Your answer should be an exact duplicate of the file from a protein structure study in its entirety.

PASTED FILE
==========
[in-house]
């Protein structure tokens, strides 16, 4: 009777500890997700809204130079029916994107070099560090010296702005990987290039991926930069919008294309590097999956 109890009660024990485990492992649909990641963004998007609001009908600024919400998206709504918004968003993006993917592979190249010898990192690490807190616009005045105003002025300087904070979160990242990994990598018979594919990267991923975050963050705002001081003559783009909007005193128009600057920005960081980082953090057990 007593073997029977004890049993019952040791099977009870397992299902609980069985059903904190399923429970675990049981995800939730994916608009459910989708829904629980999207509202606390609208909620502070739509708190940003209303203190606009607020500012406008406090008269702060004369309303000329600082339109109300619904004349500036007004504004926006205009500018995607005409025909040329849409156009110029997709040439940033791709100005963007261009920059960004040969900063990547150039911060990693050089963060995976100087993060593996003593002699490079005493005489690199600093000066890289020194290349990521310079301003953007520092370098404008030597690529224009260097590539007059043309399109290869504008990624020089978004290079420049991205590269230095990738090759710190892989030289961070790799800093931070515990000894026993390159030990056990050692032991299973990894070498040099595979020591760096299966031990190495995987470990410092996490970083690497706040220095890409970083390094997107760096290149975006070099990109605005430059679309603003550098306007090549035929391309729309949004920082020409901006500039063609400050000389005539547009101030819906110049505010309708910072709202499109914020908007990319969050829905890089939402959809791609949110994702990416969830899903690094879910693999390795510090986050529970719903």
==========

[in-house]
């Protein structure tokens, strides 16, 4: 009777500890997700809204130079029916994107070099560090010296702005990987290039991926930069919008294309590097999956 109890009660024990485990492992649909990641963004998007609001009908600024919400998206709504918004968003993006993917592979190249010898990192690490807190616009005045105003002025300087904070979160990242990994990598018979594919990267991923975050963050705002001081003559783009909007005193128009600057920005960081980082953090057990 007593073997029977004890049993019952040791099977009870397992299902609980069985059903904190399923429970675990049981995800939730994916608009459910989708829904629980999207509202606390609208909620502070739509708190940003209303203190606009607020500012406008406090008269702060004369309303000329600082339109109300619904004349500036007004504004926006205009500018995607005409025909040329849409156009110029997709040439940033791709100005963007261009920059960004040969900063990547150039911060990693050089963060995976100087993060593996003593002699490079005493005489690199600093000066890289020194290349990521310079301003953007520092370098404008030597690529224009260097590539007059043309399109290869504008990624020089978004290079420049991205590269230095990738090759710190892989030289961070790799800093931070515990000894026993390159030990056990050692032991299973990894070498040099595979020591760096299966031990190495995987470990410092996490970083690497706040220095890409970083390094997107760096290149975006070099990109605005430059679309603003550098306007090549035929391309729309949004920082020409901006500039063609400050000389005539547009101030819906110049505010309708910072709202499109914020908007990319969050829905890089939402959809791609949110994702990416969830899903690094879910693999390795510090986050529970719903």